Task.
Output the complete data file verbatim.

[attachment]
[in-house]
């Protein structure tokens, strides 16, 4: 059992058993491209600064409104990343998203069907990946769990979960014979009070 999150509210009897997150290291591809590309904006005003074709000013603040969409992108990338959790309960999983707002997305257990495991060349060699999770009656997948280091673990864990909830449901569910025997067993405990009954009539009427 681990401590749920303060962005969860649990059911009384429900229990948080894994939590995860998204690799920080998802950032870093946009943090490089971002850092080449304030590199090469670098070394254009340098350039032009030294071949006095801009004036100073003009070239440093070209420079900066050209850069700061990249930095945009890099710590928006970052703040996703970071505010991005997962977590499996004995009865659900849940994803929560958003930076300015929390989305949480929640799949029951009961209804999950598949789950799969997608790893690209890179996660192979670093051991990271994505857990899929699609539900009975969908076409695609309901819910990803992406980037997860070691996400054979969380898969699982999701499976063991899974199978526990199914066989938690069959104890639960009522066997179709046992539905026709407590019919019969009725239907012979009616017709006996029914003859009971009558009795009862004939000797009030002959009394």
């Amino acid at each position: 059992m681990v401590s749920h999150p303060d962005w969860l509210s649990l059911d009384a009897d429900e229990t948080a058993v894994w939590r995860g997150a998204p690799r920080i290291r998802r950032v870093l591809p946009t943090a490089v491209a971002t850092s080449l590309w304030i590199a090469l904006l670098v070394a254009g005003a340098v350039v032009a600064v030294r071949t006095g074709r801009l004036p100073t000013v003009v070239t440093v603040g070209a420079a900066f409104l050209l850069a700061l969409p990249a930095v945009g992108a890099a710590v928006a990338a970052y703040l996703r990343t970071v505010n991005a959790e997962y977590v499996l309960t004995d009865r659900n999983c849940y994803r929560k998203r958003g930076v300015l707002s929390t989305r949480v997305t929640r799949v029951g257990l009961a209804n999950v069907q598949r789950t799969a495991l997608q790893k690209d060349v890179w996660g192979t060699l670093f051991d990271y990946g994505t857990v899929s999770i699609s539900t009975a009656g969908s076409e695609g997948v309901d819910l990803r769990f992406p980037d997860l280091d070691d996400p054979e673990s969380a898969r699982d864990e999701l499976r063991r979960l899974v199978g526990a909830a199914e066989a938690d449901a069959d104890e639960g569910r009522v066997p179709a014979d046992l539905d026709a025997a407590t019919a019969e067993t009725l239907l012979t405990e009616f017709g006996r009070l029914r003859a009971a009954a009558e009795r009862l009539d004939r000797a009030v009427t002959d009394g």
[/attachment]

[in-house]
């Protein structure tokens, strides 16, 4: 059992058993491209600064409104990343998203069907990946769990979960014979009070 999150509210009897997150290291591809590309904006005003074709000013603040969409992108990338959790309960999983707002997305257990495991060349060699999770009656997948280091673990864990909830449901569910025997067993405990009954009539009427 681990401590749920303060962005969860649990059911009384429900229990948080894994939590995860998204690799920080998802950032870093946009943090490089971002850092080449304030590199090469670098070394254009340098350039032009030294071949006095801009004036100073003009070239440093070209420079900066050209850069700061990249930095945009890099710590928006970052703040996703970071505010991005997962977590499996004995009865659900849940994803929560958003930076300015929390989305949480929640799949029951009961209804999950598949789950799969997608790893690209890179996660192979670093051991990271994505857990899929699609539900009975969908076409695609309901819910990803992406980037997860070691996400054979969380898969699982999701499976063991899974199978526990199914066989938690069959104890639960009522066997179709046992539905026709407590019919019969009725239907012979009616017709006996029914003859009971009558009795009862004939000797009030002959009394």
């Amino acid at each position: 059992m681990v401590s749920h999150p303060d962005w969860l509210s649990l059911d009384a009897d429900e229990t948080a058993v894994w939590r995860g997150a998204p690799r920080i290291r998802r950032v870093l591809p946009t943090a490089v491209a971002t850092s080449l590309w304030i590199a090469l904006l670098v070394a254009g005003a340098v350039v032009a600064v030294r071949t006095g074709r801009l004036p100073t000013v003009v070239t440093v603040g070209a420079a900066f409104l050209l850069a700061l969409p990249a930095v945009g992108a890099a710590v928006a990338a970052y703040l996703r990343t970071v505010n991005a959790e997962y977590v499996l309960t004995d009865r659900n999983c849940y994803r929560k998203r958003g930076v300015l707002s929390t989305r949480v997305t929640r799949v029951g257990l009961a209804n999950v069907q598949r789950t799969a495991l997608q790893k690209d060349v890179w996660g192979t060699l670093f051991d990271y990946g994505t857990v899929s999770i699609s539900t009975a009656g969908s076409e695609g997948v309901d819910l990803r769990f992406p980037d997860l280091d070691d996400p054979e673990s969380a898969r699982d864990e999701l499976r063991r979960l899974v199978g526990a909830a199914e066989a938690d449901a069959d104890e639960g569910r009522v066997p179709a014979d046992l539905d026709a025997a407590t019919a019969e067993t009725l239907l012979t405990e009616f017709g006996r009070l029914r003859a009971a009954a009558e009795r009862l009539d004939r000797a009030v009427t002959d009394g």